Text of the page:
Brigsby Bear Concocts a Sweet Deception to Make an Acid Point About Mass Media | Film Review | Indy Week
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Brigsby Bear Concocts a Sweet Deception to Make an Acid Point About Mass Media 

click to enlarge Brigsby Bear

Photo courtesy of Sony Pictures Classics

Brigsby Bear

Brigsby Bear is a send-up of how popular entertainment coopts our consciousness that also cheekily casts the actor who played Luke Skywalker. Its compelling but sometimes inconsistent narrative layers are the byproduct of a brazenly offbeat comedy that isn't always attuned to its own satirical rhythms. Holding it together is the idea that the value of art is in the eye of the beholder.

A word of warning: there's no way to review Brigsby Bear without discussing the reveals that begin in the opening fifteen minutes, so the spoiler-averse should proceed with caution.

Kyle Mooney, the SNL cast member who cowrote the film, stars as James, a twentysomething man-child living with his mom and dad, April (Jane Adams) and Ted (Mark Hamill), in a biosphere buried in the desert. James's sole connection to the outside world is a cut-rate live-action children's show called "Brigsby Bear." He sleeps under a Brigsby bedspread and wears only Brigsby T-shirts. A new episode arrives on videotape every week, offering escapism laced with education and indoctrination. The bear has fantastical adventures one minute, teaches algebraic equations the next, and mixes in life lessons about completing chores and masturbating in moderation, all while spouting mantras like "Curiosity is an unnatural emotion" and "Prophesy is meaningless, trust only your familial unit."

But then, James is suddenly whisked away in a nocturnal FBI raid. His parents turn out to be kidnappers who abducted him from the hospital as a newborn, and the show is Ted's creation, produced solely for James. As the world rejoices, along with the disoriented James's biological parents (Matt Walsh and Michaela Watkins), all he wants to know is when the next episode will arrive.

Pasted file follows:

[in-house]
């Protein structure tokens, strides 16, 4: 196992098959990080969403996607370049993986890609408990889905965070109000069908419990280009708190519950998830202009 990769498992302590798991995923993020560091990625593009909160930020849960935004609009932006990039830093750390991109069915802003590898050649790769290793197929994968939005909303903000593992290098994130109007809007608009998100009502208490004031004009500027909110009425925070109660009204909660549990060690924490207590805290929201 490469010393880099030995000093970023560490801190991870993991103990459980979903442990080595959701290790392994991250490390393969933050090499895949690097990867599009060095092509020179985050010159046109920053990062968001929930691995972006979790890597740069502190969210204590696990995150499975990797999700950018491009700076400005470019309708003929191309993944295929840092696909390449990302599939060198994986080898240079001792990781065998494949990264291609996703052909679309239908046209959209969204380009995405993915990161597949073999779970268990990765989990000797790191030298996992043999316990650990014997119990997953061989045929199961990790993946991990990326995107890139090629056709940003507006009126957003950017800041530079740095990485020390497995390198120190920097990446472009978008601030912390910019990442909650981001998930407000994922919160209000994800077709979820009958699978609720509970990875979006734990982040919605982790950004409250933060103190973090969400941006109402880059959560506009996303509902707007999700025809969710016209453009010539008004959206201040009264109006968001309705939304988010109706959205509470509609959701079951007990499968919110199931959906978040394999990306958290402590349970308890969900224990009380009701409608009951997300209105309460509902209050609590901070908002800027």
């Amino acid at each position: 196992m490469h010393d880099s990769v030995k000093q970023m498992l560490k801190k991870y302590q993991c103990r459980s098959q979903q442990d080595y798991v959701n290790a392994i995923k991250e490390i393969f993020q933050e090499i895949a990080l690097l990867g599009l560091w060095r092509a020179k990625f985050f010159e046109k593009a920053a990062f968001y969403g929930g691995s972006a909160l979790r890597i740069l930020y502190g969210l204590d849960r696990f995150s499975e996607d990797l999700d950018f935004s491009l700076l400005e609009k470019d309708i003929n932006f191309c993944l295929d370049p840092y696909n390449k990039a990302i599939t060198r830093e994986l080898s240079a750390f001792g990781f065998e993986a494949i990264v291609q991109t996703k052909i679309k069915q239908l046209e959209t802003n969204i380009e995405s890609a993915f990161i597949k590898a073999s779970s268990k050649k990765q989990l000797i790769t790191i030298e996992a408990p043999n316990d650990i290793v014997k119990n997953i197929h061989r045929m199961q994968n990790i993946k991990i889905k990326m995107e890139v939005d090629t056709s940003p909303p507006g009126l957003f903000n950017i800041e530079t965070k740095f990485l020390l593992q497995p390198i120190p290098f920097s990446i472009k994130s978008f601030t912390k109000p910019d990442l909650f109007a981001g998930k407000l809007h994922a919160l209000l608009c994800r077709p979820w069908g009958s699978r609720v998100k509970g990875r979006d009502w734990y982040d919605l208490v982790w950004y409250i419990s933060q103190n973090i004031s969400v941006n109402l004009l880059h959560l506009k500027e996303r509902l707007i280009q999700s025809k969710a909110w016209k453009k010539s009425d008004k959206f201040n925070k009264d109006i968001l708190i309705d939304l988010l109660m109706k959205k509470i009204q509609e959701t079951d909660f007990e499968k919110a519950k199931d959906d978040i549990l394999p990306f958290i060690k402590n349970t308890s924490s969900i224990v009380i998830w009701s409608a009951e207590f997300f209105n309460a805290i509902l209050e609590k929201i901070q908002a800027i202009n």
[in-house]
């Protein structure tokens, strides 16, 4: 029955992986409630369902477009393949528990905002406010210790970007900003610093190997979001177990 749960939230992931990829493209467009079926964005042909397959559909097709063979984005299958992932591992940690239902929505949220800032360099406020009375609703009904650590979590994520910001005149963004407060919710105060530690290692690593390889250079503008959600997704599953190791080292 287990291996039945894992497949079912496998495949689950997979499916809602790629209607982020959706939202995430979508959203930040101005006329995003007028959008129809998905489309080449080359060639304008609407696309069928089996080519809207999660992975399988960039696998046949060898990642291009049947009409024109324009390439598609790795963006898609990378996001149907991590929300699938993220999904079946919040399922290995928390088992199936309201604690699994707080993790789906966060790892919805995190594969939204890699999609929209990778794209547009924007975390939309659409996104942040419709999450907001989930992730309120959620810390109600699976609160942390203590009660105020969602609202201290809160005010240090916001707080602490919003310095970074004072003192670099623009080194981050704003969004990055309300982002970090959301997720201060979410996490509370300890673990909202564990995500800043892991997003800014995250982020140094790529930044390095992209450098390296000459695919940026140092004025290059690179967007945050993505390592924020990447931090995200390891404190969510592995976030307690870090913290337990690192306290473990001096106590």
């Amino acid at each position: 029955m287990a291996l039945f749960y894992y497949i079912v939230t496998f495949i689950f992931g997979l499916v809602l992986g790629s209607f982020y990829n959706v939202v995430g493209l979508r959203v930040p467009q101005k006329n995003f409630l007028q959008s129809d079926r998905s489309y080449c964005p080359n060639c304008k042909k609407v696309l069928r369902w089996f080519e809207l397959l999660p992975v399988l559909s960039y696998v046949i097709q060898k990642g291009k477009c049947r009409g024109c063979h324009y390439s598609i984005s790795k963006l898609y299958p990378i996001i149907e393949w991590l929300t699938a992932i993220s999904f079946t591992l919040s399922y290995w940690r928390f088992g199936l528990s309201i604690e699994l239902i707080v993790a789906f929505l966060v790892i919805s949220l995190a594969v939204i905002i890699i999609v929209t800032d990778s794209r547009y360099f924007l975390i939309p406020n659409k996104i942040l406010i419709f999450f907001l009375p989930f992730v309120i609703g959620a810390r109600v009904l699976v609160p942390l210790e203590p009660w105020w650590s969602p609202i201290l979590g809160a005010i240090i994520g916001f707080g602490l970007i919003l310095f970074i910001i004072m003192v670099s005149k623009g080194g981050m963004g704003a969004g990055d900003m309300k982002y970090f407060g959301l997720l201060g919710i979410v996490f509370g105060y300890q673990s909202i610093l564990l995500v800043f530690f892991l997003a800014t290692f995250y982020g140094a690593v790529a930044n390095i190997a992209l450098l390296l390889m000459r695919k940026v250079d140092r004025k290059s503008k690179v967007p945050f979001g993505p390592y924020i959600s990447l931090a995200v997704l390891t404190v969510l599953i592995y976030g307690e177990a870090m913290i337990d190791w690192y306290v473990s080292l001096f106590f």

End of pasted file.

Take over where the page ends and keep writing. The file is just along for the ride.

James's family wants him to integrate into society. Meanwhile, as leaked Brigsby Bear shows become YouTube sensations, James and his new friend, Spencer (Jorge Lendeborg Jr.), start storyboarding a film à clef in which Brigsby is rescued by space raiders, moves to a new home he didn't know existed, and then seeks out his "bear parents"—because "if you think about what they did, it wasn't even that bad." A sympathetic detective (Greg Kinnear) even sneaks James some props seized from the Brigsby set.

It's at this point that Brigsby Bear teeters on brilliance. The backyard basketball games and movie theater trips that James's parents and psychiatrist (Claire Danes) want him to embrace are no more substantial than the fake children's show. They're all diversions, like the hours we spend binge-watching Netflix or surfing social media. Indeed, it seems like James's cultural acclimatization is less for his benefit than for the comfort of those around him. But there's a patent moral conundrum: as James's birth father rightly points out, Brigsby Bear was the tool used to pacify and imprison their son.

Armed with this provocative plotline, Mooney and director Dave McCary nonetheless guide their masterpiece-in-the-making toward a vexing ending that embraces the very mass-media preoccupation the film otherwise skewers, while relegating ethical complexities to the sidelines. Brigsby Bear seems to cop out for the sake of a happy resolution, even though society has long distinguished art from the moral imperfections of the artist. The Brigsby Bear show was born from a monster, but that doesn't necessarily negate its personal meaning to James and others, however kitschy, compromised, or obsessive. It all strikes close to home.

Now, if you'll excuse me, I'm gonna live-tweet a reality show finale, rewatch Hacksaw Ridge, and then look up the latest rumors about Star Wars: The Last Jedi.

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